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Posts Tagged ‘capable’

During a conversation, someone said:

J’p’us capab’.

It means I can’t take it anymore, I can’t deal with it anymore, I can’t stand it anymore, I’m sick of it, I’ve had it, etc.

Looking at j’p’us capab’, you can see there are a number of contractions in there (apostrophes), so let’s look here at what those contractions are. Then we’ll look at the pronunciation of j’p’us capab’; it’s not nearly as hard as it looks.

First, let’s back up: je ne suis plus capable is the full version of this example, with all words written in their uncontracted form. It literally means I am no longer capable. We’ll start from this full form.

Je ne suis plus capable.

The final le of words like capable, table, diable, etc., can drop in colloquial speech, so capable can be pronounced informally as capab’. Now we have:

Je ne suis plus capab’.

Ne plus is a negator meaning no more, not anymore, no longer. The ne of ne plus drops in colloquial language, leaving just plus. Now we have:

Je suis plus capab’.

Plus sounds like plu. Informally, plus can contract to p’us, which sounds like pu. Now we have:

Je suis p’us capab’.

Now comes the contraction of je suis. Je suis contracts all the way down to j’ here. Now we have:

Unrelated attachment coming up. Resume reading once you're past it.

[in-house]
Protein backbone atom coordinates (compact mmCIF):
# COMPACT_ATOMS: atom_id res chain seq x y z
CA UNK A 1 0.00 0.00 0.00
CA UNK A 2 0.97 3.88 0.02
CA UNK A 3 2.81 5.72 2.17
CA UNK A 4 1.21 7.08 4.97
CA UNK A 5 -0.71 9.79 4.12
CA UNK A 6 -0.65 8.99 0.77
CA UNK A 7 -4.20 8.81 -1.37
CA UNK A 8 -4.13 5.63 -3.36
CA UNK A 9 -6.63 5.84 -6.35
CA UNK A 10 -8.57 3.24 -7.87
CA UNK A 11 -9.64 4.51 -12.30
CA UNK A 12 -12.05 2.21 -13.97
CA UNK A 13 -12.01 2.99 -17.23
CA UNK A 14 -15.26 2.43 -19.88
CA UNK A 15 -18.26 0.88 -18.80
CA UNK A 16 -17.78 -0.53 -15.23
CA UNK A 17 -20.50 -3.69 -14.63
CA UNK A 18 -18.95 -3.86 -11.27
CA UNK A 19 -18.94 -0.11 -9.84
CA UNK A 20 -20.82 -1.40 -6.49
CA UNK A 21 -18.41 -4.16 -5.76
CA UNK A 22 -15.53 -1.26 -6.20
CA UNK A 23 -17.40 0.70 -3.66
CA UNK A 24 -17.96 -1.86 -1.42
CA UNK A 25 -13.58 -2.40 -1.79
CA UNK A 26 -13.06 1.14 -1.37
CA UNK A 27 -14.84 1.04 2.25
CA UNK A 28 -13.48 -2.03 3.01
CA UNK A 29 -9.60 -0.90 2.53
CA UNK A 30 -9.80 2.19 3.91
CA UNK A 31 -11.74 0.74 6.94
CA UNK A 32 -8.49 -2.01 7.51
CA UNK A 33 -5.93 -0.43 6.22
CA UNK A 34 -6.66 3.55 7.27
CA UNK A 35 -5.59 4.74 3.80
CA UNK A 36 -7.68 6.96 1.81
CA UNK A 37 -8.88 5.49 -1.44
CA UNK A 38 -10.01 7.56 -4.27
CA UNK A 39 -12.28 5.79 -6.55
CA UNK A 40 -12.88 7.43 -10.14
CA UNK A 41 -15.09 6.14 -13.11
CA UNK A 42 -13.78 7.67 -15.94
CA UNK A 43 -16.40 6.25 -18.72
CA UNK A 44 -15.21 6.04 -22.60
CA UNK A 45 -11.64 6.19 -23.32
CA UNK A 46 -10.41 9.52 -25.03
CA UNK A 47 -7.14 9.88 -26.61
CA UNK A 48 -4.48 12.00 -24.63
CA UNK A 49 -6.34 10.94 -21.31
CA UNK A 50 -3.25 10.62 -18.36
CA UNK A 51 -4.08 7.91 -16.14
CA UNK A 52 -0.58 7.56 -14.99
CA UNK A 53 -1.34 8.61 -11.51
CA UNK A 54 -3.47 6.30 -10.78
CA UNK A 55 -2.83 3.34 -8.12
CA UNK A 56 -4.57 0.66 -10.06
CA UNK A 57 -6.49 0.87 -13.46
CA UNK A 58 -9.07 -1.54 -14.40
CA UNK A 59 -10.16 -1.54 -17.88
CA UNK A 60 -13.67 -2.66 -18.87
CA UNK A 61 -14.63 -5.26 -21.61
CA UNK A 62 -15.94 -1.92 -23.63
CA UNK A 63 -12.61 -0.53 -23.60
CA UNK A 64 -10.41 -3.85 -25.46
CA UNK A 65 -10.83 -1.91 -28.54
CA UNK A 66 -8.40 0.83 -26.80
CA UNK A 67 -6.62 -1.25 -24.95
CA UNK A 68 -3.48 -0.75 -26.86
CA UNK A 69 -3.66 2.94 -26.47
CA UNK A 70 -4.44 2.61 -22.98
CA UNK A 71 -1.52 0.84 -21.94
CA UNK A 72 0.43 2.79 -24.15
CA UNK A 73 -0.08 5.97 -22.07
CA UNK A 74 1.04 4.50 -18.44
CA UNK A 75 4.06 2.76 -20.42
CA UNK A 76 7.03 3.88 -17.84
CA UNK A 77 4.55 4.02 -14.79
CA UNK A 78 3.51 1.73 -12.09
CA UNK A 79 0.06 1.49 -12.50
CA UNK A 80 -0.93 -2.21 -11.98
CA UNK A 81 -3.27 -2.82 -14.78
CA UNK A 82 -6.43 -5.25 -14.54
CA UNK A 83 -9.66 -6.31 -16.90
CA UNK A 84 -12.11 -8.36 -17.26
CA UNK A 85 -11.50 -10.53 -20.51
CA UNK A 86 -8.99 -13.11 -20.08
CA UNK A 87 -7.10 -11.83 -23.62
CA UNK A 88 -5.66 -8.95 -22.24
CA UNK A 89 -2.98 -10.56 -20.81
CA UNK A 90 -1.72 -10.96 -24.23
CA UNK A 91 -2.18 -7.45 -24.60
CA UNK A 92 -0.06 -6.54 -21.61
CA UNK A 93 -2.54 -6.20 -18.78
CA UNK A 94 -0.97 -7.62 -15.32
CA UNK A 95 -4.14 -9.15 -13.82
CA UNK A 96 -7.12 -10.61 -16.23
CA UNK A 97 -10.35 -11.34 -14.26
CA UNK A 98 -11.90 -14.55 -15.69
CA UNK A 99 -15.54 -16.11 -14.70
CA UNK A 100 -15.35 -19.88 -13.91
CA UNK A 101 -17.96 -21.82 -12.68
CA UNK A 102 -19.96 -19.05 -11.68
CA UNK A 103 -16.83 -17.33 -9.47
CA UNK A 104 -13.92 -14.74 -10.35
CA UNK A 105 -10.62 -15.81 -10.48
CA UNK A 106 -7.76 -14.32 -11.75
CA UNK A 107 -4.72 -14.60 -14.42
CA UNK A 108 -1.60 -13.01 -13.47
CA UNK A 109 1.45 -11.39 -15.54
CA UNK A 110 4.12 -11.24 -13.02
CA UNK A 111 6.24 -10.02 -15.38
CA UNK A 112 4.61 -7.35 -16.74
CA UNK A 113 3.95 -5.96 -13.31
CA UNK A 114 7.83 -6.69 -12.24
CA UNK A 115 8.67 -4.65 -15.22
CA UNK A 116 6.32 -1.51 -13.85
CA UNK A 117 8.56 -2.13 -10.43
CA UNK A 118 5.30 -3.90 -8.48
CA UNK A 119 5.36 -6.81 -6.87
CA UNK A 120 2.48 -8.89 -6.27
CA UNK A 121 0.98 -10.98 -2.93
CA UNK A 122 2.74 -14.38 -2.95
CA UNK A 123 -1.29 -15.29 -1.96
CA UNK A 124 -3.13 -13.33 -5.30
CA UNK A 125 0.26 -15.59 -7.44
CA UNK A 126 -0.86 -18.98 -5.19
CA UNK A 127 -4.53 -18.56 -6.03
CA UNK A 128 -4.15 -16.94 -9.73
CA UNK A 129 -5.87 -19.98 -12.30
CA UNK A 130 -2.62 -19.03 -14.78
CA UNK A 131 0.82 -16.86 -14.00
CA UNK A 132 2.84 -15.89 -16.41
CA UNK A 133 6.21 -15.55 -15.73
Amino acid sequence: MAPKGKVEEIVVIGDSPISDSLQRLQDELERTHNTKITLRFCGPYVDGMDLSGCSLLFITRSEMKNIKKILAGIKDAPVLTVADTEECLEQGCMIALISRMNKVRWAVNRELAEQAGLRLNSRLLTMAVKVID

J’p’us capab’.

Right, so that takes us to what the speaker said. But how do you pronounce j’p’us anyway? When a contracted j’ comes before a p as it does here, it sounds like the French ch (like the ch in chez). So here’s how our example sounds:

chpu capab

It’s really quite fascinating — we went from seven syllables (je ne suis plus capable) all the way down to three (j’p’us capab’). If you’ve ever wondered why you struggle so much to understand spoken French, that’s probably one of the biggest reasons why — contractions.

I’m working on a new e-guide for sale — this one will be about all the main contractions you need to know to understand spoken French as it’s used in Québec. When it’s ready, it’ll go up for sale in the OffQc store with the other guides, which you should go buy now (as in là, là) if you haven’t done so already, of course. 😀

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Here’s a fictitious text message conversation between two brothers (Zak and Oli) taken from the Québécois television comedy Les Parent.

You can click on the phone to enlarge it.

Oli, es-tu réveillé?
Oli, are you awake?

Ouais… Pas capable de dormir.
Yeah… Can’t sleep.